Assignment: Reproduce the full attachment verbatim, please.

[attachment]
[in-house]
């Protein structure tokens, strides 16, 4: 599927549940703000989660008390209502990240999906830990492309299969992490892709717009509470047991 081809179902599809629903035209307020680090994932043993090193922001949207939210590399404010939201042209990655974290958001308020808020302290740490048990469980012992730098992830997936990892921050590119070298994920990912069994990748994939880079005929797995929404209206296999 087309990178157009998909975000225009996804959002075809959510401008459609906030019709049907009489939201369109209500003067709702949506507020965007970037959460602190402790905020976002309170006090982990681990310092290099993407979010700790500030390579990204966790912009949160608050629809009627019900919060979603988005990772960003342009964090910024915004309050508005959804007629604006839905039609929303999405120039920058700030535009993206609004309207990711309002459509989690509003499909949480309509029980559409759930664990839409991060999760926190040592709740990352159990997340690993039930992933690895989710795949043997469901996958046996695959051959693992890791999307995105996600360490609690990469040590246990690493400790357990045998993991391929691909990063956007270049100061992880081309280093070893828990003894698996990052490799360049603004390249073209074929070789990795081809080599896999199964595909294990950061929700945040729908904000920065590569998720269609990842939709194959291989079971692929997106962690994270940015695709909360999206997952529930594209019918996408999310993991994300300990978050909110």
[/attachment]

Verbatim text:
[in-house]
């Protein structure tokens, strides 16, 4: 599927549940703000989660008390209502990240999906830990492309299969992490892709717009509470047991 081809179902599809629903035209307020680090994932043993090193922001949207939210590399404010939201042209990655974290958001308020808020302290740490048990469980012992730098992830997936990892921050590119070298994920990912069994990748994939880079005929797995929404209206296999 087309990178157009998909975000225009996804959002075809959510401008459609906030019709049907009489939201369109209500003067709702949506507020965007970037959460602190402790905020976002309170006090982990681990310092290099993407979010700790500030390579990204966790912009949160608050629809009627019900919060979603988005990772960003342009964090910024915004309050508005959804007629604006839905039609929303999405120039920058700030535009993206609004309207990711309002459509989690509003499909949480309509029980559409759930664990839409991060999760926190040592709740990352159990997340690993039930992933690895989710795949043997469901996958046996695959051959693992890791999307995105996600360490609690990469040590246990690493400790357990045998993991391929691909990063956007270049100061992880081309280093070893828990003894698996990052490799360049603004390249073209074929070789990795081809080599896999199964595909294990950061929700945040729908904000920065590569998720269609990842939709194959291989079971692929997106962690994270940015695709909360999206997952529930594209019918996408999310993991994300300990978050909110």